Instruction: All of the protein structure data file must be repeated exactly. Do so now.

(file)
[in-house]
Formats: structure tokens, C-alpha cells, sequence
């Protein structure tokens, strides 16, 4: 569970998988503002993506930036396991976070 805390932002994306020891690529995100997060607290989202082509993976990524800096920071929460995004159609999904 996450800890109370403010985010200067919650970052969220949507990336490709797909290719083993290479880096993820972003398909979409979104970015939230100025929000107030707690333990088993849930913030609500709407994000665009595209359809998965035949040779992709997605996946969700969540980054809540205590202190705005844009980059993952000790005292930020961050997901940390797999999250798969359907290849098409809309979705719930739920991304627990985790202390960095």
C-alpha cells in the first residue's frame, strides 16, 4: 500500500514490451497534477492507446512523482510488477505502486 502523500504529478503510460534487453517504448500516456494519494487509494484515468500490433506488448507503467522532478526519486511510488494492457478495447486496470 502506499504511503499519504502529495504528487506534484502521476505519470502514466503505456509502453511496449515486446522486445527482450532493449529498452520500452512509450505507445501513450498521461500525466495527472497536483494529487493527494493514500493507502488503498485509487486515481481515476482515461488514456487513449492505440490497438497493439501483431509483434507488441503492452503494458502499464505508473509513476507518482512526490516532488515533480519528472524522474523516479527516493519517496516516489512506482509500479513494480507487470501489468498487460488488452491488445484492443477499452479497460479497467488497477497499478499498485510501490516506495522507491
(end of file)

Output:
[in-house]
Formats: structure tokens, C-alpha cells, sequence
């Protein structure tokens, strides 16, 4: 569970998988503002993506930036396991976070 805390932002994306020891690529995100997060607290989202082509993976990524800096920071929460995004159609999904 996450800890109370403010985010200067919650970052969220949507990336490709797909290719083993290479880096993820972003398909979409979104970015939230100025929000107030707690333990088993849930913030609500709407994000665009595209359809998965035949040779992709997605996946969700969540980054809540205590202190705005844009980059993952000790005292930020961050997901940390797999999250798969359907290849098409809309979705719930739920991304627990985790202390960095």
C-alpha cells in the first residue's frame, strides 16, 4: 500500500514490451497534477492507446512523482510488477505502486 502523500504529478503510460534487453517504448500516456494519494487509494484515468500490433506488448507503467522532478526519486511510488494492457478495447486496470 502506499504511503499519504502529495504528487506534484502521476505519470502514466503505456509502453511496449515486446522486445527482450532493449529498452520500452512509450505507445501513450498521461500525466495527472497536483494529487493527494493514500493507502488503498485509487486515481481515476482515461488514456487513449492505440490497438497493439501483431509483434507488441503492452503494458502499464505508473509513476507518482512526490516532488515533480519528472524522474523516479527516493519517496516516489512506482509500479513494480507487470501489468498487460488488452491488445484492443477499452479497460479497467488497477497499478499498485510501490516506495522507491